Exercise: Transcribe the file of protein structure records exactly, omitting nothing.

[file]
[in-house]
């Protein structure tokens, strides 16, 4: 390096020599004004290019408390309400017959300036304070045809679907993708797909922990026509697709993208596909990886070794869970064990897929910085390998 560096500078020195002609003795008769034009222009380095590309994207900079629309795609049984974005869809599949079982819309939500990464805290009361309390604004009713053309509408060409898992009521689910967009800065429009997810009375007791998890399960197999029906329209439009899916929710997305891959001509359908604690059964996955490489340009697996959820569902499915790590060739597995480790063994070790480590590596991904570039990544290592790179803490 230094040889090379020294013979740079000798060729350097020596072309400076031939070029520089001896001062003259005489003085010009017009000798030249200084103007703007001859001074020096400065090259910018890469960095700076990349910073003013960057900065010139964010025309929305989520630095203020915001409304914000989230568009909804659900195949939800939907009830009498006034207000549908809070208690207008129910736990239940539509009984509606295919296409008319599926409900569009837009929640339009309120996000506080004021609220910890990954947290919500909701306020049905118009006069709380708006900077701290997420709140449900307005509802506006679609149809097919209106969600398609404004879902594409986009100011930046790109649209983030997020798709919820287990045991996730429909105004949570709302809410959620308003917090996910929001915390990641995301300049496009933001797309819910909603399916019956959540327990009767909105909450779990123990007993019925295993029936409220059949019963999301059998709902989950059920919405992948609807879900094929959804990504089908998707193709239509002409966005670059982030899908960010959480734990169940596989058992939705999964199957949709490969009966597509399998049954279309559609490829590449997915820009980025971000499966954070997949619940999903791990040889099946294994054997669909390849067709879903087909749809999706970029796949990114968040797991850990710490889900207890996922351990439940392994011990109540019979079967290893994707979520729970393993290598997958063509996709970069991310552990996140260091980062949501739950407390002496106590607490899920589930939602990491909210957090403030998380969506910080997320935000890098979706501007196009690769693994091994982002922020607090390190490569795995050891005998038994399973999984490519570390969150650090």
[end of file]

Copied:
[in-house]
């Protein structure tokens, strides 16, 4: 390096020599004004290019408390309400017959300036304070045809679907993708797909922990026509697709993208596909990886070794869970064990897929910085390998 560096500078020195002609003795008769034009222009380095590309994207900079629309795609049984974005869809599949079982819309939500990464805290009361309390604004009713053309509408060409898992009521689910967009800065429009997810009375007791998890399960197999029906329209439009899916929710997305891959001509359908604690059964996955490489340009697996959820569902499915790590060739597995480790063994070790480590590596991904570039990544290592790179803490 230094040889090379020294013979740079000798060729350097020596072309400076031939070029520089001896001062003259005489003085010009017009000798030249200084103007703007001859001074020096400065090259910018890469960095700076990349910073003013960057900065010139964010025309929305989520630095203020915001409304914000989230568009909804659900195949939800939907009830009498006034207000549908809070208690207008129910736990239940539509009984509606295919296409008319599926409900569009837009929640339009309120996000506080004021609220910890990954947290919500909701306020049905118009006069709380708006900077701290997420709140449900307005509802506006679609149809097919209106969600398609404004879902594409986009100011930046790109649209983030997020798709919820287990045991996730429909105004949570709302809410959620308003917090996910929001915390990641995301300049496009933001797309819910909603399916019956959540327990009767909105909450779990123990007993019925295993029936409220059949019963999301059998709902989950059920919405992948609807879900094929959804990504089908998707193709239509002409966005670059982030899908960010959480734990169940596989058992939705999964199957949709490969009966597509399998049954279309559609490829590449997915820009980025971000499966954070997949619940999903791990040889099946294994054997669909390849067709879903087909749809999706970029796949990114968040797991850990710490889900207890996922351990439940392994011990109540019979079967290893994707979520729970393993290598997958063509996709970069991310552990996140260091980062949501739950407390002496106590607490899920589930939602990491909210957090403030998380969506910080997320935000890098979706501007196009690769693994091994982002922020607090390190490569795995050891005998038994399973999984490519570390969150650090």